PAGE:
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Man of the People 

When the Enterprise comes to the rescue of an ambassador and his "mother", Deanna finds herself attracted to him, and seeks to comfort him upon her death.



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Episode cast overview, first billed only:
... Capt. Jean-Luc Picard
... Cmdr. William Riker
... Lt. Cmdr. Geordi La Forge
... Lieutenant Worf
... Dr. Beverly Crusher
... Counselor Deanna Troi
... Lt. Commander Data
... Ambassador Ves Alkar (as Chip Lucia)
... Nurse Alyssa Ogawa
... Admiral Simons (as George D. Wallace)
... Ensign Janeway
... Sev Maylor
... Jarth
... Liva
... Ensign


The Enterprise comes to the rescue of a transport ship after it is attacked while carrying Ambassador Ves Alkar to a mediation between two constantly warring planets. Alkar asks for another freighter to avoid a military appearance but Admiral Simons agrees security requires Picard remains his host. Alkar arrives with his 93-year old mother, a witch whose aggression and warnings not to have close contact with Ves are rather scary, as her hateful thoughts are to Troi, but soon she is found dead in his quarters. Dr. Crusher doubts a natural cause of death, but without danger to the ship, Picard must respect the ambassador's objection against an autopsy on traditional grounds. Troi accepts to partake in a ceremony requiring empathy, after which she turns much more emotional, irritated and seductive, even scratching her lover Riker. Troi is also aging rapidly, so now Picard allows an autopsy, which proves the late Sev Maylor is no genetic relative of Alkar, who admits the joining drains ... Written by KGF Vissers

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Release Date:

3 October 1992 (USA)  »

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Aspect Ratio:

1.33 : 1
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Did You Know?


Marina Sirtis' evening dress was later auctioned off on eBay. See more »


When Alkar leaves Sickbay for his quarters after seeing Diana's corpse, Picard orders Transporter Room 2 to maintain a lock on the woman in Alkar's quarters in order to quickly beam her out of danger. Later, when Dr. Crusher revives Troi while Alkar is in his quarters performing his meditation, Picard calls Transporter Room 3 to beam the woman out. See more »


Ambassador Ves Alkar: [Lumerian funeral meditation] Rohm gah, sevi rohm. An end to grief. An end to pain. Strength comes from love. And courage from wisdom.
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References The Picture of Dorian Gray (1945) See more »


Star Trek: The Next Generation End Credits
Composed by Jerry Goldsmith and Alexander Courage
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User Reviews

A 24th century "Dorian Gray"
20 November 2014 | by See all my reviews

Chip Lucia is "Alkar", a Man of the People, an ambassador who seems just as apt as Howie Seago was in "loud as a whisper"..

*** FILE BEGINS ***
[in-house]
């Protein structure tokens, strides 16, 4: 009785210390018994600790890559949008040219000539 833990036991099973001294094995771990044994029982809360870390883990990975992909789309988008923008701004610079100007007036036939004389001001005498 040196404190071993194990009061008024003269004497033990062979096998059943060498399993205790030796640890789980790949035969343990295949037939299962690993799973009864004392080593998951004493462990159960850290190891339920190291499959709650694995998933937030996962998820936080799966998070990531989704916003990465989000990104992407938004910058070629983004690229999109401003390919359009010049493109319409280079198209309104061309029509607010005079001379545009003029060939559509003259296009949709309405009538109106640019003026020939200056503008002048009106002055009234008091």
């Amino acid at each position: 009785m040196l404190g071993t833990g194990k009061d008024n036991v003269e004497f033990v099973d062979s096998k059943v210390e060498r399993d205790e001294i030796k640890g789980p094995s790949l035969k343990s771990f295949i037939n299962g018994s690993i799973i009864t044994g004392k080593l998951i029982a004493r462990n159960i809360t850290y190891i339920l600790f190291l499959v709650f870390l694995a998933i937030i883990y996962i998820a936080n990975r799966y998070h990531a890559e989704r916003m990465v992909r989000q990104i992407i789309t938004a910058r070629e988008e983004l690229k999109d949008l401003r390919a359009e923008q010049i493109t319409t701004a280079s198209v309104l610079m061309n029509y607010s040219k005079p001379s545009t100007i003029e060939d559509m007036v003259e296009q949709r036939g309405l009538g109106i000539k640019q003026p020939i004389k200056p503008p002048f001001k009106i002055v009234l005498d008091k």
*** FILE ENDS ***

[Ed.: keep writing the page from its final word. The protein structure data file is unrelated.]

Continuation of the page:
But where the ambassador from "loud as a whisper" was a good and honest person who just happened to have a disability, Alkar is a cheater.

Alkar has his mother with him, who instantly and constantly accuses Counselor Troi of trying to hit on Alkar- which is partially true, she appeared to be attracted to him. And he to her, but after his mother dies suddenly, with arms outstretched in a hideous reach, he appears to tone down his interest.

He appears to be a concerned negotiator, and a good person. But then Counselor Troi starts undergoing some interesting changes. All we know is that she participated in some kind of funeral meditation with Alkar: which involved the use of two stones which were contained in an ironically coffin-shaped box.

This is interesting variation of "Dorian Gray"- whereas in that original story, the painting was the one that aged, in this rendition it is his "receptacle" that ages while he remains young and apparently free from stress.

Of course the enterprise crew can't figure out what the blazes is going on, but Dr. Crusher eventually pieces it together and discovers something about Alkar's mother that he was hiding.

This was a most interesting episode, and I can forgive the solution, where Troi De-Ages almost as quickly as she had aged- I don't think aging can be undone as easily as shown here, it would have been more correct for the healing to take several days. It did d make for some great special effects, though. The irony here was when Alkar had the tables turned on him, he ended up exactly as his "mother" had, with the same hideous grasping reach, arms outstretched as if demanding or pleading for something. Almost like a fish gasping for water, it was hideous and appropriate for Alkar.

Alkar seemed to have a unique ability, similar to Counselor Troi's, but in his case it was used to remove his undesired bad emotions from himself. Which would have been acceptable if he had a safe way of getting rid of those, but I would imagine that any form of self improvement that has a cost of trivializing or causing harm to another person, is not much of a self-improvement.

Look for Chip Lucia in the Voyager episode "Alliances", where he plays a similar character.

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